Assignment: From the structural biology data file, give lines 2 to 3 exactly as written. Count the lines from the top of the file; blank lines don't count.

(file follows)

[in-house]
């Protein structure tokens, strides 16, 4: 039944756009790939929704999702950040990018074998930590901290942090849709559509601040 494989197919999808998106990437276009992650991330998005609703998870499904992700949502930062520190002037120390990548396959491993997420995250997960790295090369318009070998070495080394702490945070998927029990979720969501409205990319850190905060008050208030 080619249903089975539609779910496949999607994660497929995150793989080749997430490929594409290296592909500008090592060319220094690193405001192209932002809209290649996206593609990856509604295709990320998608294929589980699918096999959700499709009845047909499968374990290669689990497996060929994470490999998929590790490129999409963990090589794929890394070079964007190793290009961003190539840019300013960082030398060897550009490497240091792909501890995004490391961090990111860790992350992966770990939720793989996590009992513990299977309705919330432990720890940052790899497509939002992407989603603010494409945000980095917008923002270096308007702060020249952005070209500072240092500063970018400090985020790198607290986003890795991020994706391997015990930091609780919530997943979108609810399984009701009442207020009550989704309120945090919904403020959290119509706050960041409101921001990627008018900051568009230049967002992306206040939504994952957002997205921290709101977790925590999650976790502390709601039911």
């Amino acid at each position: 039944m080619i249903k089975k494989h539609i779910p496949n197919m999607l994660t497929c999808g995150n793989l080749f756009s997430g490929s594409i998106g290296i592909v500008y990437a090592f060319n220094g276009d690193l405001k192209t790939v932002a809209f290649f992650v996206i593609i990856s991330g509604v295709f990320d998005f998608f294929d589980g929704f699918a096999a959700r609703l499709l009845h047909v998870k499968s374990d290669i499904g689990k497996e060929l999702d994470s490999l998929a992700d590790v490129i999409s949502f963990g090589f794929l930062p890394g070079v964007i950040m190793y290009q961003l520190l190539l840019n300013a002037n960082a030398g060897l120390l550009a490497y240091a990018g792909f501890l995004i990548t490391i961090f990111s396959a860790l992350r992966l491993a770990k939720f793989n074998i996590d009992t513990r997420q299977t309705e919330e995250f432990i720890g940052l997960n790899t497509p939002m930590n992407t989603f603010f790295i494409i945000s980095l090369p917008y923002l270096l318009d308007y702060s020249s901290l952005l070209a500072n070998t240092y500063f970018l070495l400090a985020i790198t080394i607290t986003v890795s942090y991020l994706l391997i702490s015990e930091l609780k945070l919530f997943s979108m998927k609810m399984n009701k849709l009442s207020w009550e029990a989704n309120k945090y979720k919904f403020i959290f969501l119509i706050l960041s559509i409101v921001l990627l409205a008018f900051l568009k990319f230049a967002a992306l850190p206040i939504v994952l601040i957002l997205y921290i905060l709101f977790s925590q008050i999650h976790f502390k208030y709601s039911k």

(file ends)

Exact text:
């Protein structure tokens, strides 16, 4: 039944756009790939929704999702950040990018074998930590901290942090849709559509601040 494989197919999808998106990437276009992650991330998005609703998870499904992700949502930062520190002037120390990548396959491993997420995250997960790295090369318009070998070495080394702490945070998927029990979720969501409205990319850190905060008050208030 080619249903089975539609779910496949999607994660497929995150793989080749997430490929594409290296592909500008090592060319220094690193405001192209932002809209290649996206593609990856509604295709990320998608294929589980699918096999959700499709009845047909499968374990290669689990497996060929994470490999998929590790490129999409963990090589794929890394070079964007190793290009961003190539840019300013960082030398060897550009490497240091792909501890995004490391961090990111860790992350992966770990939720793989996590009992513990299977309705919330432990720890940052790899497509939002992407989603603010494409945000980095917008923002270096308007702060020249952005070209500072240092500063970018400090985020790198607290986003890795991020994706391997015990930091609780919530997943979108609810399984009701009442207020009550989704309120945090919904403020959290119509706050960041409101921001990627008018900051568009230049967002992306206040939504994952957002997205921290709101977790925590999650976790502390709601039911």
């Amino acid at each position: 039944m080619i249903k089975k494989h539609i779910p496949n197919m999607l994660t497929c999808g995150n793989l080749f756009s997430g490929s594409i998106g290296i592909v500008y990437a090592f060319n220094g276009d690193l405001k192209t790939v932002a809209f290649f992650v996206i593609i990856s991330g509604v295709f990320d998005f998608f294929d589980g929704f699918a096999a959700r609703l499709l009845h047909v998870k499968s374990d290669i499904g689990k497996e060929l999702d994470s490999l998929a992700d590790v490129i999409s949502f963990g090589f794929l930062p890394g070079v964007i950040m190793y290009q961003l520190l190539l840019n300013a002037n960082a030398g060897l120390l550009a490497y240091a990018g792909f501890l995004i990548t490391i961090f990111s396959a860790l992350r992966l491993a770990k939720f793989n074998i996590d009992t513990r997420q299977t309705e919330e995250f432990i720890g940052l997960n790899t497509p939002m930590n992407t989603f603010f790295i494409i945000s980095l090369p917008y923002l270096l318009d308007y702060s020249s901290l952005l070209a500072n070998t240092y500063f970018l070495l400090a985020i790198t080394i607290t986003v890795s942090y991020l994706l391997i702490s015990e930091l609780k945070l919530f997943s979108m998927k609810m399984n009701k849709l009442s207020w009550e029990a989704n309120k945090y979720k919904f403020i959290f969501l119509i706050l960041s559509i409101v921001l990627l409205a008018f900051l568009k990319f230049a967002a992306l850190p206040i939504v994952l601040i957002l997205y921290i905060l709101f977790s925590q008050i999650h976790f502390k208030y709601s039911k």